PIQUA – Edison State Community College is one of five western Ohio campuses to receive a share of $8 million in the latest round of grant funding from the Ohio Department of Higher Education’s Regionally Aligned Priorities in Delivering Skills program.
Edison State’s award, totaling $63,060, will be used to develop talent in the robotics and advanced manufacturing fields, ultimately helping to fill a need for skilled workers.
Gov. Mike DeWine, Chancellor Randy Gardner and the Ohio legislature targeted $8 million in the most recent state operating budget to assist Ohio’s public universities, community colleges and career technical centers in offering the most up-to-date education possible in an effort to provide a skilled workforce for in-demand jobs. The funds will provide nine regional awards as part of the Department of Higher Education’s RAPIDS program.
“The RAPIDS program awards offer a unique opportunity for Ohio’s postsecondary educational institutions and employers to help address local workforce needs,” DeWine said. “Students are able to gain access to top-notch equipment that helps better prepare them for available jobs.”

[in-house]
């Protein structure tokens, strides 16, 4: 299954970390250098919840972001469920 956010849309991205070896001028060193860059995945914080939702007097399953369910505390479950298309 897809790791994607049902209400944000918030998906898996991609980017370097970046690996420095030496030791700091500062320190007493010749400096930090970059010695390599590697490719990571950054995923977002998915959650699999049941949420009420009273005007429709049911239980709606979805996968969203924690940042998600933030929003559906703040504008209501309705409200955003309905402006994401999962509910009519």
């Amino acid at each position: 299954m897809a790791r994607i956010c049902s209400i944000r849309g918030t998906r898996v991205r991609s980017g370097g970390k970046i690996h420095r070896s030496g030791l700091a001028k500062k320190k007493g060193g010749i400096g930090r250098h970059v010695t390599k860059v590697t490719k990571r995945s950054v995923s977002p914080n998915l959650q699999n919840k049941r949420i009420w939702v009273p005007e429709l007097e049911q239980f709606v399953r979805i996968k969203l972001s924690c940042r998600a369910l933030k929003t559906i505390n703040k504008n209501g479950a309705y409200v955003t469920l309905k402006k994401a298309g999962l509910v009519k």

RAPIDS grants are used to purchase state-of-the-art equipment for use in education and training programs specific to regional workforce needs. Equipment often is shared among campuses, allowing more students to get a more affordable quality education.
“When businesses and our higher education institutions are asked to work together to develop strategic plans for using these funds, it provides students with more opportunities for success while strengthening the regional workforce and Ohio’s economy,” Gardner said.
Equipment available in the Edison State robotics lab will provide students the opportunity to receive training on the installation, repair and programming of collaborative industrial robots, ultimately allowing them to put their skills to use in local manufacturing facilities.
“The advisory committee for the Electrical Engineering Technology program, which includes several representatives from local manufacturers, has identified collaborative robots as an emerging technology on which students will need to be trained,” Edison State President Doreen Larson said.
The RAPIDS program was launched in 2014; these are among the fourth round of regional awards.